Mass Spec is leading the charge in bringing high-throughput proteomics to a lab near you

Mass Spec: It's not just for chemistry nerds anymore.

Mass Spec is leading the charge in bringing high-throughput proteomics to a lab near you
This post originally appeared in the Premium 11 newsletter. To get Premium in your inbox every Sunday, subscribe to the Premium tier or higher.

It's one of the most important techniques in proteomics!

Proteomics is the study of proteins, how they function and how they interact with other molecules within our cells and tissues.

Understanding what all of those proteins are doing is important.

But not just for our own education!

Malfunctioning, missing, or improperly regulated proteins are generally what cause disease.

And quantifying what proteins are present or how they are regulated with post-translational modifications (PTMs) can tell us a lot about how they're functioning in a cell or tissue!

But, there are a number of ways we can analyze proteins.

These can include using antibodies, sequencing them directly, or detecting them with mass spectrometry (mass spec).

While the last one might sound intimidating, it’s currently the most informative of the 3!

And recent innovations have allowed these instruments to detect thousands of proteins in a single sample, including their PTMs which are important on/off switches for proteins!

Knowing that a protein is present is useful, but knowing how it is modified tells you a whole lot more about what it's doing.

Mass spec is currently the only technique capable of reliably getting both of these forms of data in a single output.

And it’s able to do this by ionizing proteins and smashing them into a detector to determine their mass-to-charge ratio or m/z.

This m/z information can then be used to figure out the original chemical composition of the things that were smashed!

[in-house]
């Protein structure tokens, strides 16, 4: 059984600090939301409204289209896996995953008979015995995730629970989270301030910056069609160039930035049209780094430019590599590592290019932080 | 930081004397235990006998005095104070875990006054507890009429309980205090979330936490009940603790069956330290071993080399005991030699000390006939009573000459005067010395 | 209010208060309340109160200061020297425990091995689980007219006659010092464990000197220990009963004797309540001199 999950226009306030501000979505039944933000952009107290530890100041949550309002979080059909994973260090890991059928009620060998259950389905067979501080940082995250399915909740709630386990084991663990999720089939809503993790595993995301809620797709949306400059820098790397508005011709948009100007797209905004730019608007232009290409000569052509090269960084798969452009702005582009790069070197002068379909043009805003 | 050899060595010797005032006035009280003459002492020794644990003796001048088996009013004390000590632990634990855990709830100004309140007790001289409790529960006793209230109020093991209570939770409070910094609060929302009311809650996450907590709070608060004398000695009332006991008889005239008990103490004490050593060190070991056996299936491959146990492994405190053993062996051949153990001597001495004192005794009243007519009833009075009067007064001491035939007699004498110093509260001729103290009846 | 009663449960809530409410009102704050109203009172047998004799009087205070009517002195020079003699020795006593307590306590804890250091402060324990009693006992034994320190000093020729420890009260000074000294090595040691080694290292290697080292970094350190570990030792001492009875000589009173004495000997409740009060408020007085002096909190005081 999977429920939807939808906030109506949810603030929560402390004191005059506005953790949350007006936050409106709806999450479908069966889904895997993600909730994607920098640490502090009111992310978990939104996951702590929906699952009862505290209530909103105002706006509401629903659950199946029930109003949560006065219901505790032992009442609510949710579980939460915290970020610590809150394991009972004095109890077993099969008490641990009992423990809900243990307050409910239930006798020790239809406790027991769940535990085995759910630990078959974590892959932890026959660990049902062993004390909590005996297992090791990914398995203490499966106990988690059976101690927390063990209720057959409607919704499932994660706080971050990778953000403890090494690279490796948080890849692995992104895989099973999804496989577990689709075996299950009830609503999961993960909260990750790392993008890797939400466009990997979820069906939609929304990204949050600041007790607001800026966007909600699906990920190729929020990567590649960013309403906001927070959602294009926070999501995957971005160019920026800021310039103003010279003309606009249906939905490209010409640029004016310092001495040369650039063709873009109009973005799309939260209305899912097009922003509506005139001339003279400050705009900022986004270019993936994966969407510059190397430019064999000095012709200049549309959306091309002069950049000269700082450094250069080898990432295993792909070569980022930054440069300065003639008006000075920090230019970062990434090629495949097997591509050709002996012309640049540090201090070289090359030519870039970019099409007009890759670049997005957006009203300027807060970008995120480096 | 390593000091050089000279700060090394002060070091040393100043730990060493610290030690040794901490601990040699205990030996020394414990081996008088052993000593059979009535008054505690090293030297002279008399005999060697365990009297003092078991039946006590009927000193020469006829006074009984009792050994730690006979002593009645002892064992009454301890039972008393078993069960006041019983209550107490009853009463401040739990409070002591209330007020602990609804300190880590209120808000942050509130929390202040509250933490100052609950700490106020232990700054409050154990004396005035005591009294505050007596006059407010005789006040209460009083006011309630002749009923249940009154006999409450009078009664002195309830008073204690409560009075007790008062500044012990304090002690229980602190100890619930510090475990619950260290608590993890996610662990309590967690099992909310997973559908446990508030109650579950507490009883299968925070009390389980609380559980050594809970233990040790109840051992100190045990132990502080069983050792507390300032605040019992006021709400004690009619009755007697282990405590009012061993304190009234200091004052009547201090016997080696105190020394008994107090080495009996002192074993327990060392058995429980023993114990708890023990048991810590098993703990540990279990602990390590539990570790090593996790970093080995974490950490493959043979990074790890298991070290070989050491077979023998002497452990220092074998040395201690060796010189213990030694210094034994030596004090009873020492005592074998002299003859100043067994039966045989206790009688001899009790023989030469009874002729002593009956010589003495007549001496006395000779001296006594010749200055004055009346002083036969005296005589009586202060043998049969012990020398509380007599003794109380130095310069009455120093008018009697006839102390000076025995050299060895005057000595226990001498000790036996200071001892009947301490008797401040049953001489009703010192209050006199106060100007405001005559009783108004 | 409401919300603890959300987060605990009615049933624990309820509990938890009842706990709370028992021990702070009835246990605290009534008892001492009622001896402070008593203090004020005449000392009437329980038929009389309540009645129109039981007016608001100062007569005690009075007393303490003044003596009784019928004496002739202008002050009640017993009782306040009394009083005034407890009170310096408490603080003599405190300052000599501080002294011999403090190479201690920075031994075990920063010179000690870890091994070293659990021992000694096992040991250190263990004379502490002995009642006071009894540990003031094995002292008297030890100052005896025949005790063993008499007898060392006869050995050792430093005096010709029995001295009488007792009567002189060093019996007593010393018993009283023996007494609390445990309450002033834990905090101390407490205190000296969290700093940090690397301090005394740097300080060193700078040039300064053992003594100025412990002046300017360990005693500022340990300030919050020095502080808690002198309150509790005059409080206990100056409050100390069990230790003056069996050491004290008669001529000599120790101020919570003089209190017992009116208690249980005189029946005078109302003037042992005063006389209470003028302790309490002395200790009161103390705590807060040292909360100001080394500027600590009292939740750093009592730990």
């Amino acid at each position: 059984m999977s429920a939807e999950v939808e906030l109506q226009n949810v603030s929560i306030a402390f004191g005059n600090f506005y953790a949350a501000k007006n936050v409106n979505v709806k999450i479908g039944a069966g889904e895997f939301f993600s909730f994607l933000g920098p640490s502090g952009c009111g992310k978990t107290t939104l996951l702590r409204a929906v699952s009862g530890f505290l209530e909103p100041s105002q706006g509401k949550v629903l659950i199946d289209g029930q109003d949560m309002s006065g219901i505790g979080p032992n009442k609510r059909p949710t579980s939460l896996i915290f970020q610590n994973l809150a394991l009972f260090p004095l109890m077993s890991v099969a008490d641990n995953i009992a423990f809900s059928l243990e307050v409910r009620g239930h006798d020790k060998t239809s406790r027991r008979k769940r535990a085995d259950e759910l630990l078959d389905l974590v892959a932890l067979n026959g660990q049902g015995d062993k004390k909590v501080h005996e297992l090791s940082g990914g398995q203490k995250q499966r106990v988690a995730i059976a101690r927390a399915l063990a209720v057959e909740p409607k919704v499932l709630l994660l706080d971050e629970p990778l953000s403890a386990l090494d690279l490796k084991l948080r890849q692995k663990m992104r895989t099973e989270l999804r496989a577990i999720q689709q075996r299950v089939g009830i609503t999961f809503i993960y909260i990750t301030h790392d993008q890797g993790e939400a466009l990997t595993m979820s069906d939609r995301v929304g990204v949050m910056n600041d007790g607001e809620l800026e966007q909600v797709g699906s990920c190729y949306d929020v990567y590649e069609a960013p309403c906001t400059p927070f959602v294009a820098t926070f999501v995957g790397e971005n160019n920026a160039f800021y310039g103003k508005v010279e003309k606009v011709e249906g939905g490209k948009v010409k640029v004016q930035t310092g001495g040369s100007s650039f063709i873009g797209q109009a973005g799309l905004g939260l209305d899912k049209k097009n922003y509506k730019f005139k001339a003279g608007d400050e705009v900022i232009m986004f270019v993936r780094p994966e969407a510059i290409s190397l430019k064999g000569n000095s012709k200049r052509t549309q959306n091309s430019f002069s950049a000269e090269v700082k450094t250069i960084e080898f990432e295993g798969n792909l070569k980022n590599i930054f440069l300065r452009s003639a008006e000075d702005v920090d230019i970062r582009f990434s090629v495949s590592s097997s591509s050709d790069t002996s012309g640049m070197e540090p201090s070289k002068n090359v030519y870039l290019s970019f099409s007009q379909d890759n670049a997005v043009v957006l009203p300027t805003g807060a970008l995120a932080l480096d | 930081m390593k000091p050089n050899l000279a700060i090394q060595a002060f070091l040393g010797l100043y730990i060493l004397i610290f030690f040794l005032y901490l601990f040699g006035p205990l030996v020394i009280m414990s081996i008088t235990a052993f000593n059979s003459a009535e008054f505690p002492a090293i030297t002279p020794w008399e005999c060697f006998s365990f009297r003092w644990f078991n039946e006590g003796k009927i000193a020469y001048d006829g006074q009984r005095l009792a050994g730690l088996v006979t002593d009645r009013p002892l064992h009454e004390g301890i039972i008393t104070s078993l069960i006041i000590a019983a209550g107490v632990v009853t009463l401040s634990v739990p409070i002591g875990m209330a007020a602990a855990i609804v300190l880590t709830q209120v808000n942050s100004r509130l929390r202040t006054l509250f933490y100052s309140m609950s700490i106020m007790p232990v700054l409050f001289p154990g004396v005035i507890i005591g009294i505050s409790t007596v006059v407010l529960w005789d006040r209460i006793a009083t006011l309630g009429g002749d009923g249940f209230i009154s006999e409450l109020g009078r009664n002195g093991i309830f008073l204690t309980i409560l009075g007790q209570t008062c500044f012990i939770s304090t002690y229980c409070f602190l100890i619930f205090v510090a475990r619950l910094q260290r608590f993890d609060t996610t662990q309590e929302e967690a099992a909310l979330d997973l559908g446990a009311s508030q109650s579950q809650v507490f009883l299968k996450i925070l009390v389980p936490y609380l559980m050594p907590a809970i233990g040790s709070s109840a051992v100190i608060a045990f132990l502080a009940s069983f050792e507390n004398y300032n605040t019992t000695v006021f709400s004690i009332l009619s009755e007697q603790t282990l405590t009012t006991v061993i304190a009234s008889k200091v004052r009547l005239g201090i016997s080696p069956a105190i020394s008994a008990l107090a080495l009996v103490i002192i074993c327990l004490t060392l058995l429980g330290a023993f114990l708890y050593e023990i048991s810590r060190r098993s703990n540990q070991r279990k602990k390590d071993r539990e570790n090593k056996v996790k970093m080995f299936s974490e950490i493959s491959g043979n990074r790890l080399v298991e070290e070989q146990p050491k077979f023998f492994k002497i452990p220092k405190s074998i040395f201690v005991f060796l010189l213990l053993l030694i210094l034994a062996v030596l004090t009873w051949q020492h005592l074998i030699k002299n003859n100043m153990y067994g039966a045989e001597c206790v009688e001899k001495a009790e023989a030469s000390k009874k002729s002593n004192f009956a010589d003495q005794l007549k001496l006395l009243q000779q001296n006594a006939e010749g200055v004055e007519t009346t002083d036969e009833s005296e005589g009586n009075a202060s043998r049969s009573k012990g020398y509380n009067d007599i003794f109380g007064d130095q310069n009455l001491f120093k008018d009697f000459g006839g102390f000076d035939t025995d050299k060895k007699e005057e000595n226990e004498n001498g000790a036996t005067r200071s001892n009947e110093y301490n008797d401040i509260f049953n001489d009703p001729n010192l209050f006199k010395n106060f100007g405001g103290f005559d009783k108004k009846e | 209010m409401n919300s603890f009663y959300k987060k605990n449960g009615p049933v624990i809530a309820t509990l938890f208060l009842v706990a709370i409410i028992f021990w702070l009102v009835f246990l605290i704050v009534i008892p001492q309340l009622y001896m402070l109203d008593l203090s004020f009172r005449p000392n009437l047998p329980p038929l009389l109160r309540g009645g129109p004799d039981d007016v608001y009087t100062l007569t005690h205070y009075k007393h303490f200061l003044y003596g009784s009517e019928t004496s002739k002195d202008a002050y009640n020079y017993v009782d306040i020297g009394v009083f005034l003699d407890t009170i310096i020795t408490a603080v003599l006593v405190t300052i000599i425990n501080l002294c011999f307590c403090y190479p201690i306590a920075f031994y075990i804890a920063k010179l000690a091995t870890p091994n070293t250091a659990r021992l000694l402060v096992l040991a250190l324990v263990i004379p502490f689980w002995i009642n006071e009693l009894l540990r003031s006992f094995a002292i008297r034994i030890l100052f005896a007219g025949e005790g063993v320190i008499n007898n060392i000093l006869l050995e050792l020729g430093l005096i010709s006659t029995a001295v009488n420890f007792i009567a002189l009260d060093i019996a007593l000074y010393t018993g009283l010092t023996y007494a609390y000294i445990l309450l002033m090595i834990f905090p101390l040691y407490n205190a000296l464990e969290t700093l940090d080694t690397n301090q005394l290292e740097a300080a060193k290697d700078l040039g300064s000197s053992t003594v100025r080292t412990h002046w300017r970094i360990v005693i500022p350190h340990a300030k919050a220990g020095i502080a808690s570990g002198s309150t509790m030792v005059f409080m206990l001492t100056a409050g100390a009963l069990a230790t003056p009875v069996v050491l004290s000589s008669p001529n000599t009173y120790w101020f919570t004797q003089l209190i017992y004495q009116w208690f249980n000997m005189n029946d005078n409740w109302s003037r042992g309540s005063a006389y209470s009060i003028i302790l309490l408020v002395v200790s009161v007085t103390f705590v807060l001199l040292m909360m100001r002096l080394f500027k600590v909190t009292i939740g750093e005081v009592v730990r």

There are a couple different flavors here that are worth mentioning:

LC-MS(/MS) - Liquid chromatography - tandem mass spectrometry (two detectors) is probably the simplest form of mass spec used in proteomics. LC here is used to crudely separate proteins before they’re ionized and smashed.

MALDI-TOF - Matrix assisted laser desorption/ionization - time-of-flight is a version of mass spec where the ionization of the sample is done after combining it with a ‘matrix’ that allows it to be more completely ionized. Time-of-flight (a long tube) is added to this scheme to better separate ions of different masses (the big ones take longer to hit the detector) and gives superior resolution over traditional LC-MS!

timsTOF - Adds another fun twist to time-of-flight mass spectrometry by sticking a gas tube ahead of the TOF tube to trap ions and selectively release them based on their m/z to increase resolution even further.

Orbitrap - This is something totally different although the readout is the same and it’s the highest resolution option (also the most expensive)! There’s no smashing in this setup (WTF?) but the system is able to determine the m/z of the ionized proteins as they travel in an elliptical path around a detector.

While high-throughput proteomics is still evolving, the mass spec space is one to watch closely!

Read the full issue of Premium 11

Omicly Premium 11
HOT-TAKE: There was a lot of ‘omics sizzle at this years’ AGBT, and I’m not talking about the wicked sun-burns.